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Drug Sensitivity and Your Genetics

Drug sensitivity is broadly defined as an exaggerated response to a drug in a patient in comparison to the expected response in the general population. Drug sensitivity can range from increased side effects to complete drug intolerance, whereby patients exhibit severe side effects or death. These side effects are often irreversible, as in aspirin induced Tinnitus.

 

Why Do Some People Suffer from Drug Sensitivity?

 
Drug sensitivity should not be confused with drug hypersensitivity. Drug hypersensitivities are caused by a patient’s body mounting an immune response to a drug. These can also be severe, but are different to drug sensitivities. Drug sensitivity results solely from genetic differences in a patient. How can your genetics impact drug metabolism and action? Through polymorphisms of genes coding for enzymes or receptors that directly affect how the body responds to the drug.
 
For instance, an article in Pharmacogenetics and Genomics “VKORC1 Pharmacogenomics Summary” (Oct 2011) states that polymorphisms in the gene VKORC1, which codes for the enzyme Vitamin K epoxide reductase, regulates a patient’s sensitivity to the common anti-coagulant drug Warfarin. The enzyme is the limiting step in the vitamin K cycle and Warfarin acts to inhibit this enzyme, inhibiting Vitamin K’s downstream coagulation effects. Variants 1639A and 1173T require a lower Warfarin dose whereas patients with allele 9041A need a higher dose.
 

Drug Intolerance and Severe Side Effects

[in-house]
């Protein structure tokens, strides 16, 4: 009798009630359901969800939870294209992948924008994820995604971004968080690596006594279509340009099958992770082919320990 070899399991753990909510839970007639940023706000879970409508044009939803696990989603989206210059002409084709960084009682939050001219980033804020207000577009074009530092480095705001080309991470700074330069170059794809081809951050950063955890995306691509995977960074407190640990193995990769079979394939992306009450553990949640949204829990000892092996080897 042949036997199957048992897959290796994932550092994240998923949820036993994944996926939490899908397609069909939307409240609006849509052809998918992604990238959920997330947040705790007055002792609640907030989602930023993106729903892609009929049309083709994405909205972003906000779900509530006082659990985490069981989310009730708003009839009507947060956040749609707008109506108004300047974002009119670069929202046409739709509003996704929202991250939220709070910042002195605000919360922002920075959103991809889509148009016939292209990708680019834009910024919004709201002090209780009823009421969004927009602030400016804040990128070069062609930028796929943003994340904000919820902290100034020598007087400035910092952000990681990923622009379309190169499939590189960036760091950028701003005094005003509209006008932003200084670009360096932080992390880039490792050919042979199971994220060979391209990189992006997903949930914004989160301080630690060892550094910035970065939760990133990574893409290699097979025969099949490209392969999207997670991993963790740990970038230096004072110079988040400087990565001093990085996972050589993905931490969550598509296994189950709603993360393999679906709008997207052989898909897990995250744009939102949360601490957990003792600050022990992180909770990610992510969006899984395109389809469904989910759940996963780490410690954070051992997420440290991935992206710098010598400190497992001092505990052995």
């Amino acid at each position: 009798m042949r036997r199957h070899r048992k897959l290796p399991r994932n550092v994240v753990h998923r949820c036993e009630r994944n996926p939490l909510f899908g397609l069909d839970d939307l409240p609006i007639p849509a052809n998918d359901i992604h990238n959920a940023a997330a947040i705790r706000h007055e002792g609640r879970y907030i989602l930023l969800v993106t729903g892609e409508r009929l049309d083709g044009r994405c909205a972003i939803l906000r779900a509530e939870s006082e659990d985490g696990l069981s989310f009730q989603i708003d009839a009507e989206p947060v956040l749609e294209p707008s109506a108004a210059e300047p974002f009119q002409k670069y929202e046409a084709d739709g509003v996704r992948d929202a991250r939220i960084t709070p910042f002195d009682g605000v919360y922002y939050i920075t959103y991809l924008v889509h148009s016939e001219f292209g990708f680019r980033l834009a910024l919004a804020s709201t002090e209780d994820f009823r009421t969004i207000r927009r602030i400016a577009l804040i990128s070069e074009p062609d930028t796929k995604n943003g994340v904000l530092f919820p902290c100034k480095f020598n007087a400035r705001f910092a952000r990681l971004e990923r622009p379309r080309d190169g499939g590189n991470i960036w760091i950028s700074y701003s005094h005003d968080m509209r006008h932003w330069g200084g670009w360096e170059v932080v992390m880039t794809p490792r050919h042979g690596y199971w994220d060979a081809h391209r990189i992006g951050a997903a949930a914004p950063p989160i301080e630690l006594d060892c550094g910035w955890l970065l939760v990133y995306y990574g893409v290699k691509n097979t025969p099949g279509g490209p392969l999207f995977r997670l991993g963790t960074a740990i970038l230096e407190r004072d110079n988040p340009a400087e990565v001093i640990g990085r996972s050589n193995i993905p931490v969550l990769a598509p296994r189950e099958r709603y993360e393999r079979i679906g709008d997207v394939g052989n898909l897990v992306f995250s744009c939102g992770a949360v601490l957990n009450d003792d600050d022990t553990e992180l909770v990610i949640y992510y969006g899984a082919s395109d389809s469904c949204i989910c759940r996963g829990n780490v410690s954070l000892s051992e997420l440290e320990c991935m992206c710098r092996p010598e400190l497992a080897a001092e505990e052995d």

Drug intolerance can cause severe side effects in a patient. These are usually rare but in some instances are reasonably common. For instance, Tinnitus is a drug intolerant side effect to the drug Aspirin. At higher doses, aspirin is nown to cause tinnitus according to a study Frontiers in Systems Neuroscience “Salicylate toxicity model of tinnitus” (April 2012), but some patients experience the symptom after a normal dose of the drug.
 
Other examples of drug intolerance include liver failure to Paracetamol, fatal poisoning in infants who breastfeed on mothers who are taking the pain relief drug codeine, hypotension (low blood pressure) in patients taking heart drug Enalapril and hallucinations in patients taking codeine, according to research in Australian Family Physician, “Adverse drug reactions” (Feb 2013).
 
The number of genes that might cause drug sensitivity is massive and many are still not known. At Rxight® we sequence VKORC1 and a panel of other genes to identify how patients will react to more than 200 clinically relevant medications. Genetic testing for drug sensitivity is a faster, cheaper and far safer alternative than watching patients undergo adverse drug reactions and adjusting the dose accordingly.

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